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relaters who go with the flow, but deep down may undermine efforts through behind the scenes passive aggressive tendencies. Each of these personality types plays a significant role in the group process. During crisis time, one can see how these groups may adversely interact with each other. This is particularly true in the discipline specific hierarchy structure common in medical organizations. Family/ Life experiences: Many of our attitudes are molded in early childhood and reflect the values and attitudes of family upbringing, schooling and life experiences. Training: Beliefs, attitudes and preferences are modeled by ones training experience. This is particularly true for physicians. To start off with, certain specialties draw certain personality types. The physical get it done quickly types are drawn to the surgical specialties. The more people oriented information processors are drawn to the primary care specialties. The more psychosocial behaviorists are drawn to the psychiatric specialties and so on. Next is the way we are trained. On day one in medical school you learn that you know nothing and it quickly becomes obvious from the way people treat you. This results in a sense of isolation which perpetuates feelings of low self confidence and self esteem. You learn on your own. As a result you become very independent and autocratic. Your skills are based on technical and knowledge competency. When you need to make a critical decision your reaction is to bark out orders and direct people on what to do. There is little if any training in communication and team collaboration and in today’s complex health care environment, this can turn out to be a liability. External forces: On top of these deep seated values are the more acute or sub-acute external influences. Problems resulting from growing stress, frustration, burnout, fatigue, depression, or substance abuse can all affect ones demeanor and performance.[14, 15] Many of these factors can be easily triggered or provoked by an acute event that sets the mood for the day all of which may consciously or unconsciously affect one’s attitude and actions. Table II. Precipitating Events Deep seated values: 1. Age 2. Gender 3. Culture and ethnicity 4. Family’ life experiences 5. Training 6. Personality Contributing factors: 1. Stress/ Frustration 2. Burnout/ Fatigue 3. Depression 4. Substance abuse External influences: 1. “Bad day” 2. Provoked response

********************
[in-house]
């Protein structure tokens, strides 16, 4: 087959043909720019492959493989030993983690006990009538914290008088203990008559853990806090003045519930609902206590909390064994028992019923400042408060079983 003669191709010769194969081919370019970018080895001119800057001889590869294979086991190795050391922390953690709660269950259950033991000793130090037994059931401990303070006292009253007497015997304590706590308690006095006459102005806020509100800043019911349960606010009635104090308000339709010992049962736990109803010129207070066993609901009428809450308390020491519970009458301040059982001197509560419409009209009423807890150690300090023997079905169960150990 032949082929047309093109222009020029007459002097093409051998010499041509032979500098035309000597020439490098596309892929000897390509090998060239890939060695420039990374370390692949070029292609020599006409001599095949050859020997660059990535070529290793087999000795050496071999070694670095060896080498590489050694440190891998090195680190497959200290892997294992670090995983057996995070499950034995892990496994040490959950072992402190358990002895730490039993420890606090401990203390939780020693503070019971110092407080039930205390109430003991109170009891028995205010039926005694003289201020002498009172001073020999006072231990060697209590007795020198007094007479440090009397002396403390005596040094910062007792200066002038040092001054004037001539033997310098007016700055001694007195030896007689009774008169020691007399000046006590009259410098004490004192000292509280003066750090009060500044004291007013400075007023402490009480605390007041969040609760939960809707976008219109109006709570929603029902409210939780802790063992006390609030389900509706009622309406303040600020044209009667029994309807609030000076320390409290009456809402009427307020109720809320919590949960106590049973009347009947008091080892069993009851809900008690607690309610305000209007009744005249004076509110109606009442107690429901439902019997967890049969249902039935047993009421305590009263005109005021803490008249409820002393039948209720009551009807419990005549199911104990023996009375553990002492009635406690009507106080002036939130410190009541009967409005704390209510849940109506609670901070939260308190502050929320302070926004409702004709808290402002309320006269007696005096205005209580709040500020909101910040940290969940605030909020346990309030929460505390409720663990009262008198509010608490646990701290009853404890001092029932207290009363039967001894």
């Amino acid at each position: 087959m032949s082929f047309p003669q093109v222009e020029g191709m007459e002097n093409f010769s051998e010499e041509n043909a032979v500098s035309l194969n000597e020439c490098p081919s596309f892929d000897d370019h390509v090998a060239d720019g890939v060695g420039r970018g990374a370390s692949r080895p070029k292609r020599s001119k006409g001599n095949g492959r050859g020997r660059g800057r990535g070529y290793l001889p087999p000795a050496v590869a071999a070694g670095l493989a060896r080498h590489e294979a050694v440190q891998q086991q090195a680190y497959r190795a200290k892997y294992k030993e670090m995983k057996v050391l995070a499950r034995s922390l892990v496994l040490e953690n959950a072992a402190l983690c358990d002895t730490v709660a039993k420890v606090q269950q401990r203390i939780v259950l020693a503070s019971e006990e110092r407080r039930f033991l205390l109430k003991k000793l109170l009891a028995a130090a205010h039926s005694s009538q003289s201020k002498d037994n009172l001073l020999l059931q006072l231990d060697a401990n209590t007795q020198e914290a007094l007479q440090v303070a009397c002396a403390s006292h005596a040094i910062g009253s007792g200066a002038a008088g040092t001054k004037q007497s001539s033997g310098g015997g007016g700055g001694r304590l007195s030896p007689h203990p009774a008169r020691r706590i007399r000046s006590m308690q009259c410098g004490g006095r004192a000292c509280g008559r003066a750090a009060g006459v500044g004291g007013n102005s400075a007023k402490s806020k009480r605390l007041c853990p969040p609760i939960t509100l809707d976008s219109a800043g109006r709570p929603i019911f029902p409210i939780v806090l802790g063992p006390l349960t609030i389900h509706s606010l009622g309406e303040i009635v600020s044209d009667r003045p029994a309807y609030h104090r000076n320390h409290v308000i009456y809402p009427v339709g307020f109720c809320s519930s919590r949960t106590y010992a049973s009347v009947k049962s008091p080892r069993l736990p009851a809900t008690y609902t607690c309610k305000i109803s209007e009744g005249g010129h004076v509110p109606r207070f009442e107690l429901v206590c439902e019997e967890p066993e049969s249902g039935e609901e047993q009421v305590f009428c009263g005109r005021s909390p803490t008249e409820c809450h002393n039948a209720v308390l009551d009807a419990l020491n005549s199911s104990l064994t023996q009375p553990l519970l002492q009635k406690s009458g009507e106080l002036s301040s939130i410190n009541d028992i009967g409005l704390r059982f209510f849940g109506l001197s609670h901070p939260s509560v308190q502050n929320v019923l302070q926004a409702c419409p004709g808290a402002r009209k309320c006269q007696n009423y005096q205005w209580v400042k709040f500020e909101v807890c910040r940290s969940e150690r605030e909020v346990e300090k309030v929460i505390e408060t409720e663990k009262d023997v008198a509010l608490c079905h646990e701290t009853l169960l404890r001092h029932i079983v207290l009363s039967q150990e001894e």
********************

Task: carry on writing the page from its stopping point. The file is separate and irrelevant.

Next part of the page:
H. Alan Rosenstein Table III. 10 Step Strategic Plan 1. 2. 3. 4. 5. 6. 7. 8. 9. 10.

Organizational leadership Awareness and Accountability Education Special Education Communication/ Collaboration tools Clinical Champion(s) Policies and Procedures Reporting process Intervention process Support or organizations patient safety/ quality/ risk management programs